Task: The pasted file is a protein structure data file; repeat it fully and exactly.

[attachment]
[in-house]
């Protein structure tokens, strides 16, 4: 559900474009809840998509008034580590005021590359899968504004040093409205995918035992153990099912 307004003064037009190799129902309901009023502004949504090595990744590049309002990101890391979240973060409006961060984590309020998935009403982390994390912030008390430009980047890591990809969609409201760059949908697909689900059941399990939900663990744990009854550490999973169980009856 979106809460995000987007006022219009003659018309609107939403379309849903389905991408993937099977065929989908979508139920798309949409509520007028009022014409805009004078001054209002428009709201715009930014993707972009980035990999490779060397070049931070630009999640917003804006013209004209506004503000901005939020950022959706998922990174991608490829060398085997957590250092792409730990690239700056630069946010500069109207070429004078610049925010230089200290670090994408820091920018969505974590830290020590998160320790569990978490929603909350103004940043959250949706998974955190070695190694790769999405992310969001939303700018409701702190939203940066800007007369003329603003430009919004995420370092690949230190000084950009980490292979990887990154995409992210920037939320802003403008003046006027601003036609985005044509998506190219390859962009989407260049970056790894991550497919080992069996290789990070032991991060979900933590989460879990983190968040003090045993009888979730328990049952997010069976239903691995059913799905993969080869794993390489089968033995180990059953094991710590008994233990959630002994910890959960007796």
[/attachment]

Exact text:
[in-house]
């Protein structure tokens, strides 16, 4: 559900474009809840998509008034580590005021590359899968504004040093409205995918035992153990099912 307004003064037009190799129902309901009023502004949504090595990744590049309002990101890391979240973060409006961060984590309020998935009403982390994390912030008390430009980047890591990809969609409201760059949908697909689900059941399990939900663990744990009854550490999973169980009856 979106809460995000987007006022219009003659018309609107939403379309849903389905991408993937099977065929989908979508139920798309949409509520007028009022014409805009004078001054209002428009709201715009930014993707972009980035990999490779060397070049931070630009999640917003804006013209004209506004503000901005939020950022959706998922990174991608490829060398085997957590250092792409730990690239700056630069946010500069109207070429004078610049925010230089200290670090994408820091920018969505974590830290020590998160320790569990978490929603909350103004940043959250949706998974955190070695190694790769999405992310969001939303700018409701702190939203940066800007007369003329603003430009919004995420370092690949230190000084950009980490292979990887990154995409992210920037939320802003403008003046006027601003036609985005044509998506190219390859962009989407260049970056790894991550497919080992069996290789990070032991991060979900933590989460879990983190968040003090045993009888979730328990049952997010069976239903691995059913799905993969080869794993390489089968033995180990059953094991710590008994233990959630002994910890959960007796």